Portugal’s Finance Minister Vitor Gaspar, the architect of the country’s €78bn bailout plan, resigned on Monday. According to some press reports, Vitor Gaspar submitted his resignation as pressure mounts on the government to ease its austerity measures responsible of the skyrocketing unemployment and Portugal’s third year of recession. Mr Gaspar’s departure comes shortly before the next review of the country’s bailout by its creditors, the European Union and IMF, to start on July 15.
As a consequence, Former Treasury Secretary, Maria Luis de Albuquerque, was appointed Portugal’s Minister of Finance by Prime Minister Pedro Passos Coelho, the office of President Cavaco Silva announced Tuesday morning.
Yet, on Tuesday evening, Portugal’s ruling centre-right coalition has been left in disarray after Foreign Minister Paulo Portas, leader of one the two government parties, tendered his resignation less than 24 hours after Vítor Gaspar quit his post. State news agency Lusa reported that Portas has sent a letter to the PM saying he disagreed with Gaspar being replaced as finance minister with Maria Luis Albuquerque. The problem is that Portas heads the small rightist CDS-PP party which guarantees the government’s majority in parliament.
Nevertheless, Prime Minister Pedro Passos Coelho told the nation late on Tuesday that he did not accept Portas’ resignation and would continue to head the government to ensure political stability.
In parallel, according to local media, two more Portuguese ministers from the junior ruling coalition party were ready to resign on Wednesday, deepening turmoil that could trigger a snap election and avoid Lisbon to meet Troika goals what could lead to default.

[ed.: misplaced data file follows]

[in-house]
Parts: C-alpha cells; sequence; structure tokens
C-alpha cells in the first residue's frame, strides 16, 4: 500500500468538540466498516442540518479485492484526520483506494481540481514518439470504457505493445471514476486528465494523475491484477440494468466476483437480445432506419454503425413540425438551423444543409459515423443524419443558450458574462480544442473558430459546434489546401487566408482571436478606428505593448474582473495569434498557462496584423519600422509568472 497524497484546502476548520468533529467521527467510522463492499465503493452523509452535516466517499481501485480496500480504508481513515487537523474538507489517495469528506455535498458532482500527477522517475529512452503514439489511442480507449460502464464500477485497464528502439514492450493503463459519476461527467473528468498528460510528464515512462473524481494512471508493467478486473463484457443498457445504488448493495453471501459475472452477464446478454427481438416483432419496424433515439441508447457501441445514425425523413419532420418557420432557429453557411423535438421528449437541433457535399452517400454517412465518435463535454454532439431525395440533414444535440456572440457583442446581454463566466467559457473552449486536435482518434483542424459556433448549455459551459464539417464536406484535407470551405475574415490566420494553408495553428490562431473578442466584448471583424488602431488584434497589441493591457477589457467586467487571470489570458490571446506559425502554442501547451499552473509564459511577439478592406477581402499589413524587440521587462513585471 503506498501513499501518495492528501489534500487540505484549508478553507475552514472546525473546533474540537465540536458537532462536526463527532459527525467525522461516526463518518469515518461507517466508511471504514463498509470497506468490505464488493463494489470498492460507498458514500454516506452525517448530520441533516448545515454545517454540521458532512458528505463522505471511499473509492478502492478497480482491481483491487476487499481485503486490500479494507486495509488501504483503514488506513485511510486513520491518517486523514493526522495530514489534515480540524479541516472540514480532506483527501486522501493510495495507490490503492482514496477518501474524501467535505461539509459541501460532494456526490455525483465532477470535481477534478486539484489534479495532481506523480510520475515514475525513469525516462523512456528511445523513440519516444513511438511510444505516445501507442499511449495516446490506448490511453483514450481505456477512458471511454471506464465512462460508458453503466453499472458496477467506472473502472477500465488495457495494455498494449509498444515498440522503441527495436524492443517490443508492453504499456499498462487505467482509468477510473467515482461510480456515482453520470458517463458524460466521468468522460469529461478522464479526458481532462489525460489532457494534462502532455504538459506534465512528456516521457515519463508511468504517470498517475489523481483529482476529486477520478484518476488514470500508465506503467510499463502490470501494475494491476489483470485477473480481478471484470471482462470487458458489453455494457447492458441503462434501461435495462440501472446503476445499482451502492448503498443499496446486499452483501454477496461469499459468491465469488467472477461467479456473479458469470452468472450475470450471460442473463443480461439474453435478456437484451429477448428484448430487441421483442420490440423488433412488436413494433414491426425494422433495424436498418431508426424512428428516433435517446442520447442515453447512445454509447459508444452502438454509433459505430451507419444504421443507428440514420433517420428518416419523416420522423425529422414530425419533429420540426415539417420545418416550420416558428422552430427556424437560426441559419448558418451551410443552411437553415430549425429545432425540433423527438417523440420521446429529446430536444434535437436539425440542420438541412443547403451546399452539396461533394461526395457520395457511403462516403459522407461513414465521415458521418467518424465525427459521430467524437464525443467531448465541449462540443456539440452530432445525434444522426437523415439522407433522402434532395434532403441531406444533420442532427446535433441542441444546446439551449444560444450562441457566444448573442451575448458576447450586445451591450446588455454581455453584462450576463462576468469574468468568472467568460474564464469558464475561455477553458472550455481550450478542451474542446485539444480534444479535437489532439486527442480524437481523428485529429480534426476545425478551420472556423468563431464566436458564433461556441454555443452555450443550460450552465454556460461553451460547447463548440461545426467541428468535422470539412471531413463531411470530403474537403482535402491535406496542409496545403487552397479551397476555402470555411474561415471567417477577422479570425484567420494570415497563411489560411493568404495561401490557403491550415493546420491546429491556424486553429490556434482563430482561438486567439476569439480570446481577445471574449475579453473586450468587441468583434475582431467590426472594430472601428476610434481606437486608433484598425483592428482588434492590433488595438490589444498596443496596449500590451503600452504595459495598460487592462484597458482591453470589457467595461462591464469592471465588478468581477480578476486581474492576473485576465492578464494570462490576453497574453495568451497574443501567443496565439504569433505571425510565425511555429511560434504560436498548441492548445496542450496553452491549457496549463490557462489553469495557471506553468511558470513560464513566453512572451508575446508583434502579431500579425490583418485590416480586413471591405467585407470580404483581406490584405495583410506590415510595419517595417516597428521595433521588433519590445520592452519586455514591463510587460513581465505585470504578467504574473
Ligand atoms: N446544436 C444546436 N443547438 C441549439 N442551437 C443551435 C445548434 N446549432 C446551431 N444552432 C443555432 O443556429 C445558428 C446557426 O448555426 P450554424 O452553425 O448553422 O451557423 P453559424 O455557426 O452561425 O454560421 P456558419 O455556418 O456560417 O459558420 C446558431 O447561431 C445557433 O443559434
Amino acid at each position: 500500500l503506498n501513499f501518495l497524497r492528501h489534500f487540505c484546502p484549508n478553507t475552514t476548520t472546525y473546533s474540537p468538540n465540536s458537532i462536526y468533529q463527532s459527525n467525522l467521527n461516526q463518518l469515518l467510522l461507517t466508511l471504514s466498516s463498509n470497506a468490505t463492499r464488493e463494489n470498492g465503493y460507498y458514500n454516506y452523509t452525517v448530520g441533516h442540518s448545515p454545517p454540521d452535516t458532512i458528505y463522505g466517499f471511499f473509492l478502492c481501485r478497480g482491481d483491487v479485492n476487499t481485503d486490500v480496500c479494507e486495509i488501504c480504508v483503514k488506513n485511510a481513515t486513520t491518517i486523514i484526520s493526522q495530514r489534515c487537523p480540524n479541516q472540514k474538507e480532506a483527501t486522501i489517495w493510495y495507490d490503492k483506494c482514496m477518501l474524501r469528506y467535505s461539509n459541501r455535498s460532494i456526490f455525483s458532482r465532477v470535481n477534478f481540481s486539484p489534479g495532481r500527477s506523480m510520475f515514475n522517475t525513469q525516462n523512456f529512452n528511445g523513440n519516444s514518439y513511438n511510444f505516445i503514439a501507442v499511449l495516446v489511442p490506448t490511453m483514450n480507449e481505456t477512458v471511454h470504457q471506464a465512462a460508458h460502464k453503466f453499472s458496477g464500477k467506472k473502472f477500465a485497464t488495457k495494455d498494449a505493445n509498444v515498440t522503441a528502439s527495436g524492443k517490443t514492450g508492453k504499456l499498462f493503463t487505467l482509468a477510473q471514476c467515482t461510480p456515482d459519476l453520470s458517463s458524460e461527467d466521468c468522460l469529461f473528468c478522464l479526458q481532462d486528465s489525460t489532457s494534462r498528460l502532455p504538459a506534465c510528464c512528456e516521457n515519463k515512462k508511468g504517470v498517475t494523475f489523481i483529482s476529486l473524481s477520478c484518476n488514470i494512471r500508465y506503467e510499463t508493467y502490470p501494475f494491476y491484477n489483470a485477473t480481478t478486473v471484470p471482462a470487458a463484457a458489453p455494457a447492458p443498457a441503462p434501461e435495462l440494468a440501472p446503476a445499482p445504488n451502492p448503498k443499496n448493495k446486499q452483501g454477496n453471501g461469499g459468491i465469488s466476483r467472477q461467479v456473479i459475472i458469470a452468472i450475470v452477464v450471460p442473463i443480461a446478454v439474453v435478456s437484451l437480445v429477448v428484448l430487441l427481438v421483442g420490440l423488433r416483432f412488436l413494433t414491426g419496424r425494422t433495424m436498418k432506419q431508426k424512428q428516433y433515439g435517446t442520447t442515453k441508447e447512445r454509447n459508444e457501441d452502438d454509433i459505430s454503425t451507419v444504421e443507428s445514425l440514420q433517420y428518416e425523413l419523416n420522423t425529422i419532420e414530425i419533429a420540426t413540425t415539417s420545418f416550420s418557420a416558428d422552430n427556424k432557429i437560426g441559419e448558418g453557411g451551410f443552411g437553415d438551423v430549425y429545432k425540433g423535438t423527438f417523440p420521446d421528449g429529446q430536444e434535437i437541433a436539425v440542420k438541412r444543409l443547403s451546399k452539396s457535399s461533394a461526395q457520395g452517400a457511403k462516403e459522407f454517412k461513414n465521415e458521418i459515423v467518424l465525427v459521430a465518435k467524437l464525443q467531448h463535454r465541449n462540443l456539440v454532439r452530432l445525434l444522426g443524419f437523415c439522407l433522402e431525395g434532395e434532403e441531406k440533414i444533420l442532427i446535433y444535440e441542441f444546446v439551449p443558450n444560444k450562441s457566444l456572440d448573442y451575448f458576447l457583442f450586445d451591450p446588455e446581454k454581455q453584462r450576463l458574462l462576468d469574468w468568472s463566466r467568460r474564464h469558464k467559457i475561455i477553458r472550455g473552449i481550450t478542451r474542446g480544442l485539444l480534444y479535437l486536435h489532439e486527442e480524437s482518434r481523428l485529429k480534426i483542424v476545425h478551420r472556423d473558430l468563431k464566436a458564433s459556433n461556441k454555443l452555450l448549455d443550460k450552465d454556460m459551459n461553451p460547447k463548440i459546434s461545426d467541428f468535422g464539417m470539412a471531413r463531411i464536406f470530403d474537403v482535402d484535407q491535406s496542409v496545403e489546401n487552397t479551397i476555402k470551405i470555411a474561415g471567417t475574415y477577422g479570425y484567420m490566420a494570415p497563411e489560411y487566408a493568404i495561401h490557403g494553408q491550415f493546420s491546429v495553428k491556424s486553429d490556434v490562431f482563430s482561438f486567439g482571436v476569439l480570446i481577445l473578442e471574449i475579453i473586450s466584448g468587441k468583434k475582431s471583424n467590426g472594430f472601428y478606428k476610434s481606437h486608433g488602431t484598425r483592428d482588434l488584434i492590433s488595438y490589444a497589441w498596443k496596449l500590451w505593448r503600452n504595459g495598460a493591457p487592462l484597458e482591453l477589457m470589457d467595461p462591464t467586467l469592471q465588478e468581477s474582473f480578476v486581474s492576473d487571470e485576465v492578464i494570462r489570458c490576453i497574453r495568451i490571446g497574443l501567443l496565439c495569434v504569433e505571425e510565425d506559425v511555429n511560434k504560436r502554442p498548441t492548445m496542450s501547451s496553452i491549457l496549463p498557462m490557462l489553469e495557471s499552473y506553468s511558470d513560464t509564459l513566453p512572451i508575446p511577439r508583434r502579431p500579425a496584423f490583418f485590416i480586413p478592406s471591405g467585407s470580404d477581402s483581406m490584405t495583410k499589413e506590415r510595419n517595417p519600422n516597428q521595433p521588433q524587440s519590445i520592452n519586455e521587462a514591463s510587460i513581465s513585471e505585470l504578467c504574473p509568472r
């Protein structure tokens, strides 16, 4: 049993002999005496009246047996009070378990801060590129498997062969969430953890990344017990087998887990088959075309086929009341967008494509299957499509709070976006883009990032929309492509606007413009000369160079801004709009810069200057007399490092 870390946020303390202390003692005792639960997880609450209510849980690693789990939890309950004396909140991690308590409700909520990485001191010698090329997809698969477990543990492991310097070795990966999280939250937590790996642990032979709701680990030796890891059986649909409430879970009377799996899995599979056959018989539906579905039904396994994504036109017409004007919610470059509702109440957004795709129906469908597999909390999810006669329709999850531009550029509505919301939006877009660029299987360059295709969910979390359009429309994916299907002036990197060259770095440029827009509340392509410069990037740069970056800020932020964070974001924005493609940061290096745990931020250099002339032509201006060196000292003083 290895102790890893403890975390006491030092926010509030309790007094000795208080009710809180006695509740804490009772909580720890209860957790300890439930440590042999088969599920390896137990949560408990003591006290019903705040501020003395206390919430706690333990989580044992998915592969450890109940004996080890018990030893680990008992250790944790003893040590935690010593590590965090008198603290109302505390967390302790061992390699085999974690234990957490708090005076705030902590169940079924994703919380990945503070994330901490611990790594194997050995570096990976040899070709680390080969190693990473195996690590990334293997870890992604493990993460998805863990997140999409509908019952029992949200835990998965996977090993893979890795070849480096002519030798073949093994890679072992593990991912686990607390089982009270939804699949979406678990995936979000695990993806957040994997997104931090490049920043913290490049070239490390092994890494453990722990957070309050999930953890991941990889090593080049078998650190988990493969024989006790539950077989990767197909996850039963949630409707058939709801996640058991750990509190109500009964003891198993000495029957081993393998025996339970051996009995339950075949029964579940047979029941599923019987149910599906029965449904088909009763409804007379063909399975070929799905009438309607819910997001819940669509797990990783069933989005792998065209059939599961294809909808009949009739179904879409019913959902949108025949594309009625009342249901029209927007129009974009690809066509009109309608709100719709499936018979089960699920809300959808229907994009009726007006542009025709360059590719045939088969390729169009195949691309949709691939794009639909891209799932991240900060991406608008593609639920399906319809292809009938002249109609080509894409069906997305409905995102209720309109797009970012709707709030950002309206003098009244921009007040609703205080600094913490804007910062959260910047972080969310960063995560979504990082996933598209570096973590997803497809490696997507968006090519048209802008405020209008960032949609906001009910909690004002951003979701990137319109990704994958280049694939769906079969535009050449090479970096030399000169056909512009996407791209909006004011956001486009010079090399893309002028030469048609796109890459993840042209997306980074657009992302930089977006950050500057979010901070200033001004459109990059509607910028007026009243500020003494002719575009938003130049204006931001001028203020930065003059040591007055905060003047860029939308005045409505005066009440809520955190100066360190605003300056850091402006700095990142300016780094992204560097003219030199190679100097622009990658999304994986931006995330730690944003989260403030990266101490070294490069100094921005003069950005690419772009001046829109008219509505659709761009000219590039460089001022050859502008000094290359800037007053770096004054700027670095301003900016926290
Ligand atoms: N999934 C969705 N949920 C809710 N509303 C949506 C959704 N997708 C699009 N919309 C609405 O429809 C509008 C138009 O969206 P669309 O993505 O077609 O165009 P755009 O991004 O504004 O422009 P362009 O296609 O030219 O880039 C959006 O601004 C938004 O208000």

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Multiple newspaper radio and television reports said Agriculture Minister Assuncao Cristas and Social Security Minister Pedro Mota Soares will follow their CDS-PP party leader Paulo Portas who tendered his resignation on Tuesday. Party officials were not available to comment as the party’s executive commission was in a meeting.
With no solution imminent, Portugal’s bond and stock prices slumped further. The returns investors demand to hold 10-year bonds surged to above 8.1 percent for the first time since November and the PSI 20 stock index slumped 6 percent, led by sharp losses of over 10 percent in banks’ shares.
Coelho’s decision to reject his foreign minister’s resignation puts the responsibility for the government’s survival squarely on the shoulders of Portas, who now has to decide whether to stay in his post or pull his rightist CDS-PP party out of the coalition. Without the CDS-PP, the center-right government would lose its majority.
“One thing is certain, the prime minister is going to do everything to stay on, giving all possible concessions to Portas,” said political scientist Antonio Costa Pinto. “Failing that, however, we can hardly avoid an early election.”
“We see early elections as the most likely outcome at this stage, even if we cannot fully rule out support from some CDS MPs and the continuation of the government,” Barclays’ economist Antonio Garcia Pascual said in a note.